Feb 12, 2007 (From the CalCars-News archive)
FIRST, KQED-TV has launched a new science show: QUEST. It's one of the more ambitious (and well-funded) efforts in some time. It includes radio, TV, and online interactive elements. See the description at http://www.kqed.org/quest/
The first shows were last Tuesday. This Tuesday, PHEVs are in the second episode, QUEST Television airs every Tuesday at 7:30pm on KQED 9, KQED HD, and in vivid high definition on Comcast 709.
SECOND, last week, on the California Report Magazine, heard on KQED-FM and many other Northern California Public Radio Segments, PHEVs were featured in "Can California Get Enough Alternative Fuels?" This segment was about the new Low Carbon Fuel Standard, and PHEVs were the lead-in topic. (Apologies for the confusion between CalCars' conversion and that by EnergyCS, which is the car discussed, and the overstatement on the frequency of refueling!)
You can listen to the RealMedia streaming version at http://www.californiareport.org/domains/californiareport/archive/R702091630/a or download the podcast (from 0:58 to 6:15) at: http://www.kqed.org/.stream/anon/radio/tcrmag/2007/02/2007-02-09-tcrmag.mp3 We were motivated to produce a transcript, which you can read below, because the segment includes important comments by Dan Sperling of UC Davis and Cathy Reheis-Boyd heads the Western States Petroleum Association.
THIRD: Before that transcript, one more "media item:" remember how GM asked people on its website what they thought about the Volt? On January 11, after 4 days, we reported "GM Gets Feedback from its Own Website: 11,565 Customers" http://www.calcars.org/calcars-news/654.html -- 98.5% of them would consider buying the car. A month later, here are the numbers (see the original posting for our comments on the fact that this is not a scientific poll)
Would you like to see GM build the Chevrolet Volt?:
Yes - 99.4% (385,216 votes)
No - 0.6% (2,186 votes)
Valid responses: 387,402
If GM builds the Chevrolet Volt, would you consider buying one?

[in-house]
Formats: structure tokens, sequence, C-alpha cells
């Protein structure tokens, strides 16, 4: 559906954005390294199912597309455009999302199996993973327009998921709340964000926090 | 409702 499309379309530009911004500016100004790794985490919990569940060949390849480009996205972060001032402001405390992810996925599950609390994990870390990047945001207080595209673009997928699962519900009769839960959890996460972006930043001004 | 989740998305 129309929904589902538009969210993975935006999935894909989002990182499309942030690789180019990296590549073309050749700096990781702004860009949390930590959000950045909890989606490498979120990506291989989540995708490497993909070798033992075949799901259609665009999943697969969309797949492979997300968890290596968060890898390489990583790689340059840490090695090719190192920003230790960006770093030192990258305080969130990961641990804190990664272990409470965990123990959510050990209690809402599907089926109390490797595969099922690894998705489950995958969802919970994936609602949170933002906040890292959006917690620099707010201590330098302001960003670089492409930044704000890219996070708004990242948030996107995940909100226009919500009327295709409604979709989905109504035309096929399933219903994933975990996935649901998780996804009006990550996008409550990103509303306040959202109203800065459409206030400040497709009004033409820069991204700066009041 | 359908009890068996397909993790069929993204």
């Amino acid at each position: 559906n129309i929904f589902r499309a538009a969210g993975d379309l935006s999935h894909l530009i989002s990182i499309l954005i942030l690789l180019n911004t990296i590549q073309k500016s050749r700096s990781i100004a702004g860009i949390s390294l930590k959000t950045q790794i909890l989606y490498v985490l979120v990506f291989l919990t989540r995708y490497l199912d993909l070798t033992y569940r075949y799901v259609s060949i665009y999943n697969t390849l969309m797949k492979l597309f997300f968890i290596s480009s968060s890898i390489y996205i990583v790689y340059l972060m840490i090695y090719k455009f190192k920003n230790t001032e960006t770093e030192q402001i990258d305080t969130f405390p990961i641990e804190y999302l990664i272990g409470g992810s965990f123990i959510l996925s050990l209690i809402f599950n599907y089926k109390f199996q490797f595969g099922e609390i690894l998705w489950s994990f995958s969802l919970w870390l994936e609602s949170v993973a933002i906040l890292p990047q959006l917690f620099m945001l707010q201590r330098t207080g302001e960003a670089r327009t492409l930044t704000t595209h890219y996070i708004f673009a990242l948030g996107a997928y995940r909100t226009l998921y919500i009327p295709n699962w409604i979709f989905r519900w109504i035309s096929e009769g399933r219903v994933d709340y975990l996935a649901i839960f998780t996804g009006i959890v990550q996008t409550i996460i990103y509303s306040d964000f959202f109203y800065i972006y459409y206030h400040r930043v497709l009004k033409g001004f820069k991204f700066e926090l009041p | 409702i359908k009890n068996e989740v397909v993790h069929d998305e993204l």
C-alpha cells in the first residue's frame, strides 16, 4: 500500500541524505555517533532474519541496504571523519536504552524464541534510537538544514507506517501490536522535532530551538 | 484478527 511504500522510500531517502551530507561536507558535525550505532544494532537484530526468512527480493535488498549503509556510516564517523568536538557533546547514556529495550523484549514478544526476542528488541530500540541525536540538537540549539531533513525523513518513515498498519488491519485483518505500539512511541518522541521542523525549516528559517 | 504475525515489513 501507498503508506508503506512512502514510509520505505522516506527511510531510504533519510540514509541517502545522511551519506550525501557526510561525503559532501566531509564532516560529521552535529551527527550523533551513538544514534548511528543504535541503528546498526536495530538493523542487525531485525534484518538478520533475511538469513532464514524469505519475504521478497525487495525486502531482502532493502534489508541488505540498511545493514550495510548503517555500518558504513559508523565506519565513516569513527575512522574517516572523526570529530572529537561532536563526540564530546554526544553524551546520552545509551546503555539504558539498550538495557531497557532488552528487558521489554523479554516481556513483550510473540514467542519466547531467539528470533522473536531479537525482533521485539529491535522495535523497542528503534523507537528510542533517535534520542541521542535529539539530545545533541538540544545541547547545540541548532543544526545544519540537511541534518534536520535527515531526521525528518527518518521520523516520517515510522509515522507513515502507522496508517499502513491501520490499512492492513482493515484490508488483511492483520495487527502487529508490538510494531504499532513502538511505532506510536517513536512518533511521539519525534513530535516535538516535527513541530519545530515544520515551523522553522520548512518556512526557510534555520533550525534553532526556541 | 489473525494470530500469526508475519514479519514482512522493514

Yes - 99.3% (384,878 votes)
No - 0.7% (2,523 votes)
Valid responses: 387,401
Katherine Baron, Host of The California Report: We begin this week in the tank -- the gas tank, that is. California is leading the nation in efforts to fight global warming by reducing the carbon content of gas and diesel fuel by ten percent. The goal is to turn the clock back to 1990 levels on greenhouse gasses. Alternative fuels are a key element of that effort, but there's a long road ahead to fuel the state's transportation needs. We have two stories, beginning with Cy Musiker.
Cy Musiker: The Governor's low-carbon fuel standard doesn't mandate any particular technology or fuel supply, but Felix Kramer thinks he knows one way to make the plan work.
Felix Kramer: If you're looking for something that doesn't require new technology, doesn't require a new infrastructure, fueling delivery systems, or anything, plug-in hybrids are one of the best first things we can do.
CM: Kramer runs Calcars, a non-profit, lobbying auto companies to build hybrids with enhanced battery power and a plug. Kramer has modified his own Prius for about $10,000.
FK: The main difference is in the back... so if I open up the hatchback, then inside...
CM: Kramer leans into the trunk and lifts up the floor panel.
FK: What we now have in my car is the entire area there is taken up with a red box that's full of lithium-ion batteries...
CM: So now Kramer can go months without ever buying gas. As we cruise down the street car motion in background, we watch a computer display showing how many miles per gallon Kramer is getting.